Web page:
Day 1 - First day
Before you decide to go exploring the city, take some time out to peruse a map and do some research. Getting on the wrong tube or getting off at the wrong stop really could prove to be catastrophic. Once you think you have it sussed, go into the city.
Once you go into the city, make your way down to Canary Wharf (there is a Tube station here). After having a look around get on a ferry up the River Thames. This is a good place embark on a cruise as you will see most of the sights from the ferry. Usually taking approximately one hour, a good place to get off is at Westminster. Just across the river is the London Eye, the newest addition to London’s skyline. This Big Wheel offers breathtaking panoramas of the city and takes around 45 minutes to rotate fully.
Soho in London’s infamous West End is probably the city’s liveliest area, not just during the day but at night time also. There is a real buzz around the city’s main strip, Old Compton Street. When the bars and restaurants are full, so are the streets. When the bars and restaurants are empty, the streets remain full for a while, but not as long as other European cities. Opening hours in England are very different to those in the rest of Europe. Thankfully, this doesn’t take away from the atmosphere around Soho at night time as the atmosphere is like none other in Europe.
Day 2 - The tour and the theatre
London has so much to see that the only way to see it all is to get on one of the ‘Hop-On, Hop-off tours’. Tickets are valid on all routes.
The city sightseeing tour takes in basically all of London’s best known sights including Big Ben, Westminster Abbey, London Bridge and Buckingham Palace. There are some attractions more than others that you will want to get off at, but as there are so many to choose from that the tour will easily take up most of a full day.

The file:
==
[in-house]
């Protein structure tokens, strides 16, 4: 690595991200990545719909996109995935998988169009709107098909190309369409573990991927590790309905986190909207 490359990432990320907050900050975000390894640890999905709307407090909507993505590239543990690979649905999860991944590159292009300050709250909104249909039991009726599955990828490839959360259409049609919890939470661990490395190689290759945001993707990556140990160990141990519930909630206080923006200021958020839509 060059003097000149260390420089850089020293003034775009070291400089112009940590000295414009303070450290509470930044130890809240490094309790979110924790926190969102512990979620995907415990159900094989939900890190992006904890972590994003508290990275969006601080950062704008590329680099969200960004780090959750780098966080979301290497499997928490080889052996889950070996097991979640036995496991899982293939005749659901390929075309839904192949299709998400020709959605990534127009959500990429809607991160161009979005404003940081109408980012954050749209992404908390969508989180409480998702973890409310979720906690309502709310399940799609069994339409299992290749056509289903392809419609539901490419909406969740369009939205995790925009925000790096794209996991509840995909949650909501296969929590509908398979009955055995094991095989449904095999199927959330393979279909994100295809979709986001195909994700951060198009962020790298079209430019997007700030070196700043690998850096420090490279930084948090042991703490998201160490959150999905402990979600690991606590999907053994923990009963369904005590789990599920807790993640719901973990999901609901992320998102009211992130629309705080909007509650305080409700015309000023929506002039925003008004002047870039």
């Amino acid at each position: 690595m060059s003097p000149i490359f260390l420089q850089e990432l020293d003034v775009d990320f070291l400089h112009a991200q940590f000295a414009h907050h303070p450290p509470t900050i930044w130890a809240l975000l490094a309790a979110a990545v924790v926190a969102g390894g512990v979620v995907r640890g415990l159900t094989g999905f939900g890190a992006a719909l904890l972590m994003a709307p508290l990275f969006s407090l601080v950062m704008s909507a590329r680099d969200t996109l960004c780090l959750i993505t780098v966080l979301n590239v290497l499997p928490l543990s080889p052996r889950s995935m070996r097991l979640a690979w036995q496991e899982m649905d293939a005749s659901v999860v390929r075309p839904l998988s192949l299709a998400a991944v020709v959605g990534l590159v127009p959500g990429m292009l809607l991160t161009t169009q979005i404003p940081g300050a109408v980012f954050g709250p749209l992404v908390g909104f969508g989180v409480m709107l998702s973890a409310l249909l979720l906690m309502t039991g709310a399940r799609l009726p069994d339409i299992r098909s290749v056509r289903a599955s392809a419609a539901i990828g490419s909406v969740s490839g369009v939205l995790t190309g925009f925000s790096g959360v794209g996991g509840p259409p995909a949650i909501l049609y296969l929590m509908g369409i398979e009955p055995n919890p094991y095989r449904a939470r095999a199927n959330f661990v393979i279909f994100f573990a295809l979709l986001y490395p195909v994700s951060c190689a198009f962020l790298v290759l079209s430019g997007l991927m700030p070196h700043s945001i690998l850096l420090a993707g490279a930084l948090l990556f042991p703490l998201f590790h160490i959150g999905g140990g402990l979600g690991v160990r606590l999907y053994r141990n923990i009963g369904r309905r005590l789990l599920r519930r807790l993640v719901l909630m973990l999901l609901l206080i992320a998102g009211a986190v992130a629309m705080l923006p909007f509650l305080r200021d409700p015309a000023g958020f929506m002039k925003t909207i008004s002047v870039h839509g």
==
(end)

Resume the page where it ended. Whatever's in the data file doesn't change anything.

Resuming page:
You can’t go to London without taking in a show in the city’s infamous West End. While some shows can be expensive, you can buy tickets at booths in Leicester Square at discounted prices making it affordable for everyone these days. World famous musicals such as ‘Chicago’, ‘Grease’ and ‘The Phantom of the Opera’ have been staged in the English capital, as well as various plays and comedies.
Day 3 - Bargains, boats and bright lights
London is a shopaholic’s dream come true so having a few quid to burn can make it a more enjoyable experience. The city's best known streets for shopping are Oxford Street and Regents Street. Covent Garden is also full of trendy shops. When you are running low on funds to splash out on, don’t fret – there are different markets around the city where you will find bargains, the most popular of these being Camden Market. Open daily from 9.30am to 5.30, the market is divided into different areas for different items. For instance, Buck St is where you will find clothes and accessories, Camden Lock is where to go for arts and crafts, while Inverness Street is where you need to go for music and fruit and veg.
After rushing around Camden Market for a few hours, and listening to the stall holders shouting in your ears, you will need to chill out. There is no better place to do this than in Regents Park. Situated just north of the city centre, there is loads to do here such as relax on a boat in the park's pond, laze about in the gardens or maybe even visit London Zoo. And after a couple of hours of lazing around, take a leisurely stroll up to Primrose Hill for one of the best views over the city.